Institute Sessions


Institutes at the SAHM annual meeting are three-hour sessions (with a 15-minute break), typically with multiple presenters. These sessions allow added time for a more in-depth examination of a particular subject in the field of adolescent medicine or health. They are intended for hands-on training, though they may also employ a variety of other educational formats: lecture, case-based presentation, panel discussion, or small group work.

* You will be asked to choose your preferred institute during the registration process, which helps SAHM meeting planners assign appropriately sized rooms for each session. However, once at the meeting, you are free to switch to another institute during a given session without penalty.


Educational Tracks: Each session is categorized by an educational track to help attendees identify the type of session being offered. Tracks are identified as:
  • Professional Development
  • Research
  • Clinical (Foundations or Advances)

Wednesday, March 18, 2015

  • 8:00-11:00 a.m.
SAHM Research and Mentoring Forum:  Achieve Better Results by Defining Your Research Agenda and Managing Your Time
Maria Trent, MD, MPH, FSAHM1; Elizabeth  Miller, MD, PhD, FSAHM2; Jean  Emans, MD, FSAHM3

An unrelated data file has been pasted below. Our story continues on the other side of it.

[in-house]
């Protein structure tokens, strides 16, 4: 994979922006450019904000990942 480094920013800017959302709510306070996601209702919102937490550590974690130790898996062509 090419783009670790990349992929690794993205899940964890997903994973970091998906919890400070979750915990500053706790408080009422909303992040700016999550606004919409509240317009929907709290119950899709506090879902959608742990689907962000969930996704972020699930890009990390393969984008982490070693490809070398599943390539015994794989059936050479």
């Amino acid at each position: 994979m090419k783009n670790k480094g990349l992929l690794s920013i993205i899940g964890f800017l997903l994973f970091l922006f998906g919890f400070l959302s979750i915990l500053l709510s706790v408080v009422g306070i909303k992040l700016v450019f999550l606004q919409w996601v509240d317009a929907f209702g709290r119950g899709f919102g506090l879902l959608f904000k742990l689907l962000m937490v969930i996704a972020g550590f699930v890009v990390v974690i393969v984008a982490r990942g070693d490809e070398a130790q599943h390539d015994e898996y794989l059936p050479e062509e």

1Johns Hopkins School of Medicine, 2University of Pittsburgh Medical Center, 3Boston Children's Hospital/Harvard Medical School

Track: Professional Development

Description: The SAHM Research Committee leaders and LEAH program directors developed an initiative at SAHM in 2011 to strengthen research careers in adolescent health through a Research and Mentoring Forum. The program continues to build upon the recommendations from the November 2008 William T. Grant Foundation Conference, the IOM report on “Missing Opportunities,” the mission of the interdisciplinary LEAH program, the longstanding collaborative relationship of the Maternal Child Health Bureau and SAHM, and SAHM's strategic plan for the development of a new generation of adolescent health researchers who have the capacity to conduct research that addresses health disparities in health care delivery and health outcomes among adolescents in national and international settings. Through this collaborative effort, selected fellows and junior faculty have participated in a mentoring seminar and carefully paired with senior investigators to augment their research and professional development. 

This year we will select new mentoring participants and in addition invite the current cohort of forum mentees to present their research in progress with lessons learned and to receive additional feedback from colleagues and mentors regarding their work. New participants will be selected through an application process and also matched with experienced SAHM researchers for at least one year. One of the major challenges for adolescent health researchers and clinician educators who want to develop scholarly products is how to balance the need to effectively clarify objectives and plan to be creative and productive while balancing other administrative, teaching, and/or clinical obligations. The focus of this year's interactive training component will be focused on defining a research agenda and time management strategies to facilitate productivity and reduce stress.